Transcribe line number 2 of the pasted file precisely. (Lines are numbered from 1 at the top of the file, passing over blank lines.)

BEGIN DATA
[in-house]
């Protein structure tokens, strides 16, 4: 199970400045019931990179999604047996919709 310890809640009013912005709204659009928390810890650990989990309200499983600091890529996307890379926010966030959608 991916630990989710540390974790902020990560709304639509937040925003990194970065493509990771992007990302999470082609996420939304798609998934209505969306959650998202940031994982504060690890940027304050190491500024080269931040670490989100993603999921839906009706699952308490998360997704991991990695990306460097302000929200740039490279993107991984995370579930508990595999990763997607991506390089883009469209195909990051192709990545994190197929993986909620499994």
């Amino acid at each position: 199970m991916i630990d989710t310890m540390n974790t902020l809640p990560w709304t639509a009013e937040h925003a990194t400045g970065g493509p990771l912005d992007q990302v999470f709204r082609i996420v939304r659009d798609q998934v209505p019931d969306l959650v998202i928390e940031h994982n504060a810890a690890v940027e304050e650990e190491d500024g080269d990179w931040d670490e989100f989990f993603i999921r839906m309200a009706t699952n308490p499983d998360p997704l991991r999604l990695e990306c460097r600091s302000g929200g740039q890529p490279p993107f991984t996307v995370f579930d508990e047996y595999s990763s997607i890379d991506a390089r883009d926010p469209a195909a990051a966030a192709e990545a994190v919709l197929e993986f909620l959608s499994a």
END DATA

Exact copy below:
């Protein structure tokens, strides 16, 4: 199970400045019931990179999604047996919709 310890809640009013912005709204659009928390810890650990989990309200499983600091890529996307890379926010966030959608 991916630990989710540390974790902020990560709304639509937040925003990194970065493509990771992007990302999470082609996420939304798609998934209505969306959650998202940031994982504060690890940027304050190491500024080269931040670490989100993603999921839906009706699952308490998360997704991991990695990306460097302000929200740039490279993107991984995370579930508990595999990763997607991506390089883009469209195909990051192709990545994190197929993986909620499994």